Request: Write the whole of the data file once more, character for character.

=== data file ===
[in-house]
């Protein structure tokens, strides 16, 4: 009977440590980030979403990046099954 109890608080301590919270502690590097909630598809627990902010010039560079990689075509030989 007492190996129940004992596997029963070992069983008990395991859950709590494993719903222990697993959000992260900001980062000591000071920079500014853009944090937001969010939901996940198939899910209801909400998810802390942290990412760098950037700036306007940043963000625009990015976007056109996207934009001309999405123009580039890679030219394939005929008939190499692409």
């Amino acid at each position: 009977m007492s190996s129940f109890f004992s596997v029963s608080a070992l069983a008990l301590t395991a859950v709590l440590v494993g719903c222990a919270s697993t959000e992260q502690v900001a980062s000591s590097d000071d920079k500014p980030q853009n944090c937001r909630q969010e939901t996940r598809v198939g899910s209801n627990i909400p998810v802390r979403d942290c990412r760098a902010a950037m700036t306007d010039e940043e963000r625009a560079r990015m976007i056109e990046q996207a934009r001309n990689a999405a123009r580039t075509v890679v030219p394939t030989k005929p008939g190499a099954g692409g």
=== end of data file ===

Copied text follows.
[in-house]
């Protein structure tokens, strides 16, 4: 009977440590980030979403990046099954 109890608080301590919270502690590097909630598809627990902010010039560079990689075509030989 007492190996129940004992596997029963070992069983008990395991859950709590494993719903222990697993959000992260900001980062000591000071920079500014853009944090937001969010939901996940198939899910209801909400998810802390942290990412760098950037700036306007940043963000625009990015976007056109996207934009001309999405123009580039890679030219394939005929008939190499692409």
């Amino acid at each position: 009977m007492s190996s129940f109890f004992s596997v029963s608080a070992l069983a008990l301590t395991a859950v709590l440590v494993g719903c222990a919270s697993t959000e992260q502690v900001a980062s000591s590097d000071d920079k500014p980030q853009n944090c937001r909630q969010e939901t996940r598809v198939g899910s209801n627990i909400p998810v802390r979403d942290c990412r760098a902010a950037m700036t306007d010039e940043e963000r625009a560079r990015m976007i056109e990046q996207a934009r001309n990689a999405a123009r580039t075509v890679v030219p394939t030989k005929p008939g190499a099954g692409g």